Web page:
ARLINGTON — Texas Health Arlington is on the cutting edge. The hospital is the first in North Texas — and one of only a few in the nation — using a new robot to help with heart pain.
Using a joystick, cardiac electrophysiologist Dr. Bill Nesbitt does the work — removing pain from the heart. With every pull and push he manipulates a catheter controlled by a robot.
The goal is to help anyone with an abnormally fast heart rhythm.
For Bill Ganss, this procedure with the Hansen robotic catheter system took away 19 years of heart pain and fatigue. He is one of the first to get the procedure in North Texas.
“I think I feel more like a patient than a pioneer,” said Ganss, who has atrial fibrillation, or an irregular heart rhythm, that could have led to a stroke.
“Atrial fibrillation is essentially electrical chaos in the top chambers of the heart," Dr. Nesbitt said. "What that does is make the bottom of the heart beat very fast and irregular.”
“It just felt like the heart was flip-flopping instead of taking a normal beat," Ganss explained. "It tugs on you all the time.”
To calm the chaos, Dr. Nesbitt literally burns the troubled cells on the heart.
His team logs every second of every procedure using a device not unlike a "black box" in an airplane. The tool helps track the progress of this brand new robot in North Texas.
Dr. Nesbitt lists the benefits of the robotic assist:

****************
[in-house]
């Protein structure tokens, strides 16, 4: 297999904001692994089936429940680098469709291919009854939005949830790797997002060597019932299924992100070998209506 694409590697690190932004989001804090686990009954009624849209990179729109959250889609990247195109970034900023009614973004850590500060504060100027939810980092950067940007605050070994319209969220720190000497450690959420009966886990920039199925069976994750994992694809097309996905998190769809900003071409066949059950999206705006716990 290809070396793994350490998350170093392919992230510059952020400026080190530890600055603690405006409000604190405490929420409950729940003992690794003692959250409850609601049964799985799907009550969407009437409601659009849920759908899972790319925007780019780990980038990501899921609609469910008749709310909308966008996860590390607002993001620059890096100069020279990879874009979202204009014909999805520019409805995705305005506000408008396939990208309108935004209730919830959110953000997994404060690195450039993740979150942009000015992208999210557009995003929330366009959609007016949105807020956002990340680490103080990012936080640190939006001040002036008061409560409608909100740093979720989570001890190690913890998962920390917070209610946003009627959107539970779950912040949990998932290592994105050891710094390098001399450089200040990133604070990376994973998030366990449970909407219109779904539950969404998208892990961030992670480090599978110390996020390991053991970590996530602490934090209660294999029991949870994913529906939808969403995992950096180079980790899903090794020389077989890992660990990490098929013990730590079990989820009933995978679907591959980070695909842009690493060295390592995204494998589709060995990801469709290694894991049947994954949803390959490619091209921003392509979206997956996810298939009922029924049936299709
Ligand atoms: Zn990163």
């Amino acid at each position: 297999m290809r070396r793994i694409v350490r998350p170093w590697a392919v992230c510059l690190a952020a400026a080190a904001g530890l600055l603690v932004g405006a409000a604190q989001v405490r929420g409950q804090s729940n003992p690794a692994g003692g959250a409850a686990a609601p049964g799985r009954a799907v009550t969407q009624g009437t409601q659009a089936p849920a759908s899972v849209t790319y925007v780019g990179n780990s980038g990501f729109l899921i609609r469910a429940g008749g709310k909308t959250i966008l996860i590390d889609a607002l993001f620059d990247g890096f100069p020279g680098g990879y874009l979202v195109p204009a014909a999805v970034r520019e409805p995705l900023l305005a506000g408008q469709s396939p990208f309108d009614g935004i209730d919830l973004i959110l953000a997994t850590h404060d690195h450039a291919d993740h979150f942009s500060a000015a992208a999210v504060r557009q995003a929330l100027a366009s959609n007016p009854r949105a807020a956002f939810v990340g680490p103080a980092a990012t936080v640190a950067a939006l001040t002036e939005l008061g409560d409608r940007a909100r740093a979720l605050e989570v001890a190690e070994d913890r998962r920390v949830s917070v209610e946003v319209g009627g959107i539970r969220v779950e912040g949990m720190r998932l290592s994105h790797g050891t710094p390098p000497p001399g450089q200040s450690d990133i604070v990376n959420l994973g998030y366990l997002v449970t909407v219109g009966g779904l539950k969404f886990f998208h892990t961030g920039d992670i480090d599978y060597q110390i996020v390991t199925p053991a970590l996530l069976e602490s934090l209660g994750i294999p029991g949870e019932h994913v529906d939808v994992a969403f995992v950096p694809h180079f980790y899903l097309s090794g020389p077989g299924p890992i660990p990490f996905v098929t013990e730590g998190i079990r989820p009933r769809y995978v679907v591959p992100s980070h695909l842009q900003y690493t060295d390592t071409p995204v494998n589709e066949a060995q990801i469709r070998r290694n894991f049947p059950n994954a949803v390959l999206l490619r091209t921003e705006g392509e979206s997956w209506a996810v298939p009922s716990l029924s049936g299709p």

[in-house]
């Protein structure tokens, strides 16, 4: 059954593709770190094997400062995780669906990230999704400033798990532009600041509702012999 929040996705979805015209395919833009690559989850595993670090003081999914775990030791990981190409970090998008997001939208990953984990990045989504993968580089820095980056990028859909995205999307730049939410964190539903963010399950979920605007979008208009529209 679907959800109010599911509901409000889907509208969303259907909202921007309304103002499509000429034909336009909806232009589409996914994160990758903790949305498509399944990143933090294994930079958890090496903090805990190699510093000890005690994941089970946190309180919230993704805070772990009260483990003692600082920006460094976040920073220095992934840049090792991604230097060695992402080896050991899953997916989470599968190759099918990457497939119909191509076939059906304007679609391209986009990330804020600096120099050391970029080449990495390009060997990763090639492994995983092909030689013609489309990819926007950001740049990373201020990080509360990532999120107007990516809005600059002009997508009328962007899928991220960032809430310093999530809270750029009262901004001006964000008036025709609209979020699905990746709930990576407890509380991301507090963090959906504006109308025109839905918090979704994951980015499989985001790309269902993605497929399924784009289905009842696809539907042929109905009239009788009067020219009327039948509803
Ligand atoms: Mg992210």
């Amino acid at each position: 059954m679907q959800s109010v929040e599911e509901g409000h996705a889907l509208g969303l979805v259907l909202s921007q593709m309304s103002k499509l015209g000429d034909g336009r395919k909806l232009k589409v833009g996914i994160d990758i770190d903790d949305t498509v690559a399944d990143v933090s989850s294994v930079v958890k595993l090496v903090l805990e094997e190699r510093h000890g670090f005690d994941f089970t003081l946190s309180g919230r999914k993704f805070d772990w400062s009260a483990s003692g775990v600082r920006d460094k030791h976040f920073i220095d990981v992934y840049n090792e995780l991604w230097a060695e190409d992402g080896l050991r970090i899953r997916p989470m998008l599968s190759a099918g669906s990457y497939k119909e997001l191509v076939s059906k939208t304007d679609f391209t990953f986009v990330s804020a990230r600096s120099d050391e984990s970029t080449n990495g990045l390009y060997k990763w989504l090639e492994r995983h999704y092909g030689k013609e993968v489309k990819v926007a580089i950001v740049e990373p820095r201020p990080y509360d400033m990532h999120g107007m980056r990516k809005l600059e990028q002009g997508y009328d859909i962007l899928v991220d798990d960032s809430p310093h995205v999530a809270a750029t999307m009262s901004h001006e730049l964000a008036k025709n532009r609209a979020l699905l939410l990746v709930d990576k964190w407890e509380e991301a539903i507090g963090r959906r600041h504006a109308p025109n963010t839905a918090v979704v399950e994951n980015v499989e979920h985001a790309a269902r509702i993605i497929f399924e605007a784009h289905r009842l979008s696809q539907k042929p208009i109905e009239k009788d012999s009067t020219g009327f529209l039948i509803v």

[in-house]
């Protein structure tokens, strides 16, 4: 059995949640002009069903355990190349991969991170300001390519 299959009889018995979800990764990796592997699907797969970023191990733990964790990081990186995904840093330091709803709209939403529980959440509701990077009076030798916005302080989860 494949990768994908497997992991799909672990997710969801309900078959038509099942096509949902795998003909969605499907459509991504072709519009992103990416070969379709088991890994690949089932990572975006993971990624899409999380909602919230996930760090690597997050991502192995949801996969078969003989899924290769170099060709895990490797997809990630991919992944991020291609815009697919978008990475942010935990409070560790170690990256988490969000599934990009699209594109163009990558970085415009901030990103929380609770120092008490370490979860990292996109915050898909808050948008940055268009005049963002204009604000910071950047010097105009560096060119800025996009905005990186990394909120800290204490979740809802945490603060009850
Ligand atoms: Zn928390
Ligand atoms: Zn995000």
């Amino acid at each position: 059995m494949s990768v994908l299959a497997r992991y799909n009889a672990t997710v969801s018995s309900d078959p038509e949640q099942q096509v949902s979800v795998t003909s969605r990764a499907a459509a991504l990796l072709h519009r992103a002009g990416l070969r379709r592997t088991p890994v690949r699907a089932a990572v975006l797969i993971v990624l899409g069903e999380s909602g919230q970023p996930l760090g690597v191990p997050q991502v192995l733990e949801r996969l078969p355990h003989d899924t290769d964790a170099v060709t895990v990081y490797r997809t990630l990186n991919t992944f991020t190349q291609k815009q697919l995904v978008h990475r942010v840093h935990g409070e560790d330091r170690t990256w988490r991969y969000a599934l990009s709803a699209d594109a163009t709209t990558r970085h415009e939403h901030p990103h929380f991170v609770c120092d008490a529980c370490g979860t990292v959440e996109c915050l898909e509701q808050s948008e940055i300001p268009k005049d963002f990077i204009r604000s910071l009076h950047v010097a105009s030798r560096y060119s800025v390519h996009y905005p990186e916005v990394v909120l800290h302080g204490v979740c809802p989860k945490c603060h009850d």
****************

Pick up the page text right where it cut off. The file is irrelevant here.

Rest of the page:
- it takes less time
- there is less radiation
- it lets him better pinpoint where he wants the catheter to go
“I think it makes me feel more comfortable, because I have more control and more predictable control,” Dr. Nesbitt said.
He added that doctor fatigue used to be an issue, requiring him to stand at the patient’s bedside moving the catheter around himself.
With the Hansen robot, Dr. Nesbitt is seated at all times, meaning that maintaining a steady hand is never a concern.
“This may really improve the procedure in the long run," he said. "We may find out our procedures are more standardized.”
But this surgery doesn't come without risk. Patients have a danger of stroke, or having the doctor poke a hole in the heart.
But Ganss feels great, just two weeks after his surgery. “It's been a real blessing, it really has been,” he said.
And most of all, Ganss says he now has a peace of mind he hasn't known for two decades.
Insurance does cover the robotic procedure.